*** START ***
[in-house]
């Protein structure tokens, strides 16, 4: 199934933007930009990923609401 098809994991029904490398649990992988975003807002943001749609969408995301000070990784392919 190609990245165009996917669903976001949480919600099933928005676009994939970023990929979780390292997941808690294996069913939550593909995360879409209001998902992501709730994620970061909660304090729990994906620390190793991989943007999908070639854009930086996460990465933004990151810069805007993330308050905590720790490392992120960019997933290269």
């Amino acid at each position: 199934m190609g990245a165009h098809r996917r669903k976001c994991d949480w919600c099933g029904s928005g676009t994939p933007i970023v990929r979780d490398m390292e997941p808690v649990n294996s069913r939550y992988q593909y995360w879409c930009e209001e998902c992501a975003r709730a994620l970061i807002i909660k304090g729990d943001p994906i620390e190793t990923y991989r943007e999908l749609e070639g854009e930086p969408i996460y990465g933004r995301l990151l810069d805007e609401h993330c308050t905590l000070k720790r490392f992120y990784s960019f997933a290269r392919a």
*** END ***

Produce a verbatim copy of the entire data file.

[in-house]
């Protein structure tokens, strides 16, 4: 199934933007930009990923609401 098809994991029904490398649990992988975003807002943001749609969408995301000070990784392919 190609990245165009996917669903976001949480919600099933928005676009994939970023990929979780390292997941808690294996069913939550593909995360879409209001998902992501709730994620970061909660304090729990994906620390190793991989943007999908070639854009930086996460990465933004990151810069805007993330308050905590720790490392992120960019997933290269």
């Amino acid at each position: 199934m190609g990245a165009h098809r996917r669903k976001c994991d949480w919600c099933g029904s928005g676009t994939p933007i970023v990929r979780d490398m390292e997941p808690v649990n294996s069913r939550y992988q593909y995360w879409c930009e209001e998902c992501a975003r709730a994620l970061i807002i909660k304090g729990d943001p994906i620390e190793t990923y991989r943007e999908l749609e070639g854009e930086p969408i996460y990465g933004r995301l990151l810069d805007e609401h993330c308050t905590l000070k720790r490392f992120y990784s960019f997933a290269r392919a």